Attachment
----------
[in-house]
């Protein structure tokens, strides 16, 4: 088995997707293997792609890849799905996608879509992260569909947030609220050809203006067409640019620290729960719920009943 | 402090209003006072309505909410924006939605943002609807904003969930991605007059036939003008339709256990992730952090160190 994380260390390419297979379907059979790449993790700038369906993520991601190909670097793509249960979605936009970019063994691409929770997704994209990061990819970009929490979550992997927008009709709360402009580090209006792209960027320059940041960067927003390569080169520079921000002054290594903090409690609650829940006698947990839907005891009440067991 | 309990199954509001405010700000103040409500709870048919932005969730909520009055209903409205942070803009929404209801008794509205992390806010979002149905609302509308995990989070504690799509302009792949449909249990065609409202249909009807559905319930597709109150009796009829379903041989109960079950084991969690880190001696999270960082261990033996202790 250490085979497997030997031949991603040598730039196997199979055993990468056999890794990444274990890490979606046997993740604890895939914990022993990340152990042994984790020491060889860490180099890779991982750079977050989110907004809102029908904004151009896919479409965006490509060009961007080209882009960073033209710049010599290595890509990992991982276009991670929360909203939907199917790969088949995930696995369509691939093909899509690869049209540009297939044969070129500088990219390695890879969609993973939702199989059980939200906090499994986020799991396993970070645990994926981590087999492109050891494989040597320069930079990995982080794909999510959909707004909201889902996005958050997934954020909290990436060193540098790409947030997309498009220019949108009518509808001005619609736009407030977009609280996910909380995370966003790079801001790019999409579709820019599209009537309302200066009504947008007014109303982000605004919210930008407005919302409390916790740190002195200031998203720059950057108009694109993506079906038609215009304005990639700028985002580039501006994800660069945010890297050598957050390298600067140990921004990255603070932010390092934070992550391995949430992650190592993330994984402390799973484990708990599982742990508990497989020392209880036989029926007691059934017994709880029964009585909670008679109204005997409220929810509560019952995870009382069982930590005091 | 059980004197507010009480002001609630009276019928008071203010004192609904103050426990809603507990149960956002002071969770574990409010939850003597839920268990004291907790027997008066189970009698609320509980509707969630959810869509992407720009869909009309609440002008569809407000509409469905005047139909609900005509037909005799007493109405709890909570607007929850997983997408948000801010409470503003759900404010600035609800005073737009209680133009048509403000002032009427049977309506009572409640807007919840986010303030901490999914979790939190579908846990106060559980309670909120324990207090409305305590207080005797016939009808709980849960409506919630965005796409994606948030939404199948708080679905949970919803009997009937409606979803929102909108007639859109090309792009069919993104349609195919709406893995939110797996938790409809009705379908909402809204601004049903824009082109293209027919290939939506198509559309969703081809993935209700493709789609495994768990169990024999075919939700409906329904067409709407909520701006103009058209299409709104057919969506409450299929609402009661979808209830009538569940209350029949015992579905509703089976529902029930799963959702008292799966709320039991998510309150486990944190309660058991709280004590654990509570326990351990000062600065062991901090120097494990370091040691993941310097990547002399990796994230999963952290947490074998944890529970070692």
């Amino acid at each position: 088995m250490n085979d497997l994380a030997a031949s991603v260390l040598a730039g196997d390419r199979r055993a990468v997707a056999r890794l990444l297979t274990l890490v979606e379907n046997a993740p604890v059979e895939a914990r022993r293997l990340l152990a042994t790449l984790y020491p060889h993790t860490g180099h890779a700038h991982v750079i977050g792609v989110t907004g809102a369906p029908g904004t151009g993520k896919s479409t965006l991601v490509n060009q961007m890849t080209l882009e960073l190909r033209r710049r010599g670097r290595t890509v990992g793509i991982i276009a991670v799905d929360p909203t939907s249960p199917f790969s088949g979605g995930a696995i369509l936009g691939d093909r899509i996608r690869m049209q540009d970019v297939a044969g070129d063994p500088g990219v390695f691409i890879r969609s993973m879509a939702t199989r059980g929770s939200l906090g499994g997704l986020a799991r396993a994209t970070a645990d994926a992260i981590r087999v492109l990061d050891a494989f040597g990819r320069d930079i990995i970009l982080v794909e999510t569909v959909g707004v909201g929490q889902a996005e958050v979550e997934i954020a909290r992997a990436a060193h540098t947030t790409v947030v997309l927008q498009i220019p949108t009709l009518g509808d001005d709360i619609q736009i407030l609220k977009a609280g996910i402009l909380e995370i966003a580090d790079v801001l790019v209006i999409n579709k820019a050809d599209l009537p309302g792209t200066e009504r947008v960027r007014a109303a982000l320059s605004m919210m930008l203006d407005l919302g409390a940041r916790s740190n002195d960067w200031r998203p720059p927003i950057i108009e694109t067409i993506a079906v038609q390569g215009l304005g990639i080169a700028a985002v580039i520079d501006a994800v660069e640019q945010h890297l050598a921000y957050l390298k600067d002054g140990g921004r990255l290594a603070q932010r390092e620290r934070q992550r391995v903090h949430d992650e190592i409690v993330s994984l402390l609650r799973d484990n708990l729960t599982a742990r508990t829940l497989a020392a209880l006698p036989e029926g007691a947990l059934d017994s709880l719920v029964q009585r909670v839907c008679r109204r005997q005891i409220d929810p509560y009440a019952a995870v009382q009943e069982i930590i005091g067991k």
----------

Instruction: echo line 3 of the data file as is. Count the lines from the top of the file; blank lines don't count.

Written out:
């Amino acid at each position: 088995m250490n085979d497997l994380a030997a031949s991603v260390l040598a730039g196997d390419r199979r055993a990468v997707a056999r890794l990444l297979t274990l890490v979606e379907n046997a993740p604890v059979e895939a914990r022993r293997l990340l152990a042994t790449l984790y020491p060889h993790t860490g180099h890779a700038h991982v750079i977050g792609v989110t907004g809102a369906p029908g904004t151009g993520k896919s479409t965006l991601v490509n060009q961007m890849t080209l882009e960073l190909r033209r710049r010599g670097r290595t890509v990992g793509i991982i276009a991670v799905d929360p909203t939907s249960p199917f790969s088949g979605g995930a696995i369509l936009g691939d093909r899509i996608r690869m049209q540009d970019v297939a044969g070129d063994p500088g990219v390695f691409i890879r969609s993973m879509a939702t199989r059980g929770s939200l906090g499994g997704l986020a799991r396993a994209t970070a645990d994926a992260i981590r087999v492109l990061d050891a494989f040597g990819r320069d930079i990995i970009l982080v794909e999510t569909v959909g707004v909201g929490q889902a996005e958050v979550e997934i954020a909290r992997a990436a060193h540098t947030t790409v947030v997309l927008q498009i220019p949108t009709l009518g509808d001005d709360i619609q736009i407030l609220k977009a609280g996910i402009l909380e995370i966003a580090d790079v801001l790019v209006i999409n579709k820019a050809d599209l009537p309302g792209t200066e009504r947008v960027r007014a109303a982000l320059s605004m919210m930008l203006d407005l919302g409390a940041r916790s740190n002195d960067w200031r998203p720059p927003i950057i108009e694109t067409i993506a079906v038609q390569g215009l304005g990639i080169a700028a985002v580039i520079d501006a994800v660069e640019q945010h890297l050598a921000y957050l390298k600067d002054g140990g921004r990255l290594a603070q932010r390092e620290r934070q992550r391995v903090h949430d992650e190592i409690v993330s994984l402390l609650r799973d484990n708990l729960t599982a742990r508990t829940l497989a020392a209880l006698p036989e029926g007691a947990l059934d017994s709880l719920v029964q009585r909670v839907c008679r109204r005997q005891i409220d929810p509560y009440a019952a995870v009382q009943e069982i930590i005091g067991k």